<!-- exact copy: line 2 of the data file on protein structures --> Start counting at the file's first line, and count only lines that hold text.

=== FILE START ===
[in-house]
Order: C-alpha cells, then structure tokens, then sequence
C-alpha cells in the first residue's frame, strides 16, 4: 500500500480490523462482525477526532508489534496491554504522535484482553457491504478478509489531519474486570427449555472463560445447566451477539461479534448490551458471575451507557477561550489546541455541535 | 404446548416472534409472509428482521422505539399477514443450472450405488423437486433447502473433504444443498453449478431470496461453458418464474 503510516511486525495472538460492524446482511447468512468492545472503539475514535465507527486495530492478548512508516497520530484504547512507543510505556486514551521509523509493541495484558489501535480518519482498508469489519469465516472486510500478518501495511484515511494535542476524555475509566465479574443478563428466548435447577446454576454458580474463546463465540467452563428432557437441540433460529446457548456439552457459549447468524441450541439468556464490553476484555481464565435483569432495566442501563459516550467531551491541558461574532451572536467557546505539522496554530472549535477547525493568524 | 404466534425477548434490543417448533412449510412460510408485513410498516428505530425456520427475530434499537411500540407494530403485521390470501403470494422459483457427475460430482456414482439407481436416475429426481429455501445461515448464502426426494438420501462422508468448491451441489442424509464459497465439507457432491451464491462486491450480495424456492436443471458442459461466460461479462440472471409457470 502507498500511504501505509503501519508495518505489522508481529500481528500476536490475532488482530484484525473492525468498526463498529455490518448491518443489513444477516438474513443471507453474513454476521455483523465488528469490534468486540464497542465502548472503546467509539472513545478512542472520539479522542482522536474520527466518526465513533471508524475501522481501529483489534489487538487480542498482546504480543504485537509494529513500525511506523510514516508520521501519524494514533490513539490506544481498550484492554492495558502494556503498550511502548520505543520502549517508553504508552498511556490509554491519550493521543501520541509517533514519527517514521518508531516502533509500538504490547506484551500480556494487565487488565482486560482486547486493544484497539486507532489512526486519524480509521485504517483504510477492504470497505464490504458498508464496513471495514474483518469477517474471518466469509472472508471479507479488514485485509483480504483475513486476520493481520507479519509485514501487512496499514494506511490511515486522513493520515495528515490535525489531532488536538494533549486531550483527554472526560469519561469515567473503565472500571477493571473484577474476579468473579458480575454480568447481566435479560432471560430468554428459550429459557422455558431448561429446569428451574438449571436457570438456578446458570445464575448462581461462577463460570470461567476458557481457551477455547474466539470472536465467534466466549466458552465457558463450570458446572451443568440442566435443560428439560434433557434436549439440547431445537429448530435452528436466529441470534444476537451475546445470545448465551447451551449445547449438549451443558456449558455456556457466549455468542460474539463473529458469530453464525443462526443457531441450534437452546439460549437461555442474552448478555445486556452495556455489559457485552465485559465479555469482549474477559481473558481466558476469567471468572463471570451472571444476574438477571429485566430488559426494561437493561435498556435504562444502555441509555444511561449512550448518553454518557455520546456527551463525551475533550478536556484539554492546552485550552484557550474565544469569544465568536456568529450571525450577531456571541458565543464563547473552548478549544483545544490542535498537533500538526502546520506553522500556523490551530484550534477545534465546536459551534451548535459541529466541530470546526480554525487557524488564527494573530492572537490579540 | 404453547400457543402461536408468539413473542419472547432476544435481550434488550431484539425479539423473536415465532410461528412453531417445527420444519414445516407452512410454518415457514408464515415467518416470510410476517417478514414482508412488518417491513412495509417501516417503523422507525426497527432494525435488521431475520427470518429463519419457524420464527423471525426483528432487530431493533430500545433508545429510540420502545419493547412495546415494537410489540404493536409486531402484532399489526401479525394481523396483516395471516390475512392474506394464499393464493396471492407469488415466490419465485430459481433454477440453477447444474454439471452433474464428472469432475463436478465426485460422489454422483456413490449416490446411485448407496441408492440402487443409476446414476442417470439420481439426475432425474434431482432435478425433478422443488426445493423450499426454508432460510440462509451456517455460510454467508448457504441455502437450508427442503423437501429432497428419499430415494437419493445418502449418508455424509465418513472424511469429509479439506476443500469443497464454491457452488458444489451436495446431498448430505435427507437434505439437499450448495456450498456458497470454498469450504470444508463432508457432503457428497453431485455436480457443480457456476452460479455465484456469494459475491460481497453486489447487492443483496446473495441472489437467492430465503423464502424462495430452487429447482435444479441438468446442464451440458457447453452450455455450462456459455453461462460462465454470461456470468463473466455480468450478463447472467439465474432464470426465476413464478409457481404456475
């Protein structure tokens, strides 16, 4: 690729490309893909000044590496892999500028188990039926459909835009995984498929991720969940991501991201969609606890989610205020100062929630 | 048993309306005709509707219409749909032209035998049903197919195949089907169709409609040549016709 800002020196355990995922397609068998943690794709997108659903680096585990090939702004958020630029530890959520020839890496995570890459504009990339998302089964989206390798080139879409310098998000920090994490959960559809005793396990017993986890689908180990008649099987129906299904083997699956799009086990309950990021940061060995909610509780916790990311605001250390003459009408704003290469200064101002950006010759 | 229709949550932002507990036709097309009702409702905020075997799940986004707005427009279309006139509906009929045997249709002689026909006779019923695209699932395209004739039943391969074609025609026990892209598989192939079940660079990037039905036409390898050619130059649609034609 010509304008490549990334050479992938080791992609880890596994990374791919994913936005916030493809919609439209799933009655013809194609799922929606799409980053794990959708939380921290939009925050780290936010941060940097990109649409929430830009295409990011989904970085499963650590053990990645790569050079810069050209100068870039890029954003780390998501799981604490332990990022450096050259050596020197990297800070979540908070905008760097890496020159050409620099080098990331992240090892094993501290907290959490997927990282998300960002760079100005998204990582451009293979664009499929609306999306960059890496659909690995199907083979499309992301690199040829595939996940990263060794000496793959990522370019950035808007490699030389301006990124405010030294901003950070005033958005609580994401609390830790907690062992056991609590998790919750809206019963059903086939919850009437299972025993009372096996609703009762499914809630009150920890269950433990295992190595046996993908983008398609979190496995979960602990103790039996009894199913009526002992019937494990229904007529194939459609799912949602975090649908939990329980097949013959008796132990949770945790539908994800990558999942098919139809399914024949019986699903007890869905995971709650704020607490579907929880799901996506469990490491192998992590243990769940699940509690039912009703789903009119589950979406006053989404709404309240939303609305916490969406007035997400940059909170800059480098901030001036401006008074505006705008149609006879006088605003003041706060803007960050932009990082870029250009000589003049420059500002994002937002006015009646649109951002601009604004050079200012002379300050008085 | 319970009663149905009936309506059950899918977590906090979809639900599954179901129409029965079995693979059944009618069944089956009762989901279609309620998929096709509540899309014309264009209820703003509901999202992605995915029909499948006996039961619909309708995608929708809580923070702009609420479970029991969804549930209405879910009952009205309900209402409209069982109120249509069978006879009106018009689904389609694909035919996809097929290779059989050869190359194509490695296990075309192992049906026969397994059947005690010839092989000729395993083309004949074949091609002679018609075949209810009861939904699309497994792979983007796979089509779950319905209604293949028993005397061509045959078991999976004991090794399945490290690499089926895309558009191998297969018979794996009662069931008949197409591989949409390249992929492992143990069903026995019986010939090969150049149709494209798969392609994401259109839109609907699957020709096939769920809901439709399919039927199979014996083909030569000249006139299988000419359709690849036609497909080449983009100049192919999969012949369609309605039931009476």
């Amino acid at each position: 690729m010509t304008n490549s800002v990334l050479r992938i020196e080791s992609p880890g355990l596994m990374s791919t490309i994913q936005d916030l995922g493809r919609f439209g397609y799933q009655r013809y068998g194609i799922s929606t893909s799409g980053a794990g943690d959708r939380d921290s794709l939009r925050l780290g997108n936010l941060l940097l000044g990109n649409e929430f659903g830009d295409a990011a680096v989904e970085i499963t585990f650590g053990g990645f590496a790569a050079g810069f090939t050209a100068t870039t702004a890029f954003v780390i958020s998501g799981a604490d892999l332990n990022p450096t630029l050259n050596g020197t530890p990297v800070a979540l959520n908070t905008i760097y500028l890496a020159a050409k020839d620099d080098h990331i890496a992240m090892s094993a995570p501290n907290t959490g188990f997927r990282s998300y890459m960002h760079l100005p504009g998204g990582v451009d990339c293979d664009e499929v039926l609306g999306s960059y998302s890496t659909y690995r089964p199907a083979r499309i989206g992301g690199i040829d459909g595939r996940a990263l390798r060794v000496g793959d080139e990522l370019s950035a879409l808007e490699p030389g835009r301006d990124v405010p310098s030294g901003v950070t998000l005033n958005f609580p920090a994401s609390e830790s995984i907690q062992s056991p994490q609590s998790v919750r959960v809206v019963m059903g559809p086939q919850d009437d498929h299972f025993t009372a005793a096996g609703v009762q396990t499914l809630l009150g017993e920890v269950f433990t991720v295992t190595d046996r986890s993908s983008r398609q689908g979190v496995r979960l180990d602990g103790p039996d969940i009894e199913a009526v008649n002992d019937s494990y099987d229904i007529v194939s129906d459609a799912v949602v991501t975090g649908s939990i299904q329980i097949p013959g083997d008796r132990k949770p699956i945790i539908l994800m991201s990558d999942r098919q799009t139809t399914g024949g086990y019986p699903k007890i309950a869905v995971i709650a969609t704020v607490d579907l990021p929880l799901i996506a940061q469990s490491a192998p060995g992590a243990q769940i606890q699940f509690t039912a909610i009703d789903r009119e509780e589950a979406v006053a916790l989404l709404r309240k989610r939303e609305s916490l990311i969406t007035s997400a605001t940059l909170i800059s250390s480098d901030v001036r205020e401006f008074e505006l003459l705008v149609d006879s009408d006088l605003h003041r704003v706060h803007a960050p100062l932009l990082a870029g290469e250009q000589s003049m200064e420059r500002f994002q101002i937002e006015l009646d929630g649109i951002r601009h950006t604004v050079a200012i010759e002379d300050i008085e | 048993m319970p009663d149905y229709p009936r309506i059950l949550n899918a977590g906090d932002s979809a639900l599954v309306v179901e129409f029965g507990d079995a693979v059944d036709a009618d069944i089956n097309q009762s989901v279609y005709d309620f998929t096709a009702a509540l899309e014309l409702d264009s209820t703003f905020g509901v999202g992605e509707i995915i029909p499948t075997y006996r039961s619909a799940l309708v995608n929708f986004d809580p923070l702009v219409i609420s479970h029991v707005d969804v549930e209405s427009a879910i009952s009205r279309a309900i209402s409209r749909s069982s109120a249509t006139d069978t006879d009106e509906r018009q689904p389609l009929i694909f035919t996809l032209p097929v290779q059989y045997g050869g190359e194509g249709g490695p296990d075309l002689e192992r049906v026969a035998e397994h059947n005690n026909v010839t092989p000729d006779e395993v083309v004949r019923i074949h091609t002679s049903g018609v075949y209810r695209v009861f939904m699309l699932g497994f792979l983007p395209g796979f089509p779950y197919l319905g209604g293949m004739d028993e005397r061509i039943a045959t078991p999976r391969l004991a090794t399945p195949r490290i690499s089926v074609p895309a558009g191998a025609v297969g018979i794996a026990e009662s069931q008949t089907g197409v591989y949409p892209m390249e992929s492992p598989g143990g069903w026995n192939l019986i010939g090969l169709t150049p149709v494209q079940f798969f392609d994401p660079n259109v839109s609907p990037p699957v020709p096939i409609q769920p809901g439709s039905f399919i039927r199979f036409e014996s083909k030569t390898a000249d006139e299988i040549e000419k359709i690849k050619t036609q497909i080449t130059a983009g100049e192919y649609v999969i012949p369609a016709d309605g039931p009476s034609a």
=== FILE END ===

Order: C-alpha cells, then structure tokens, then sequence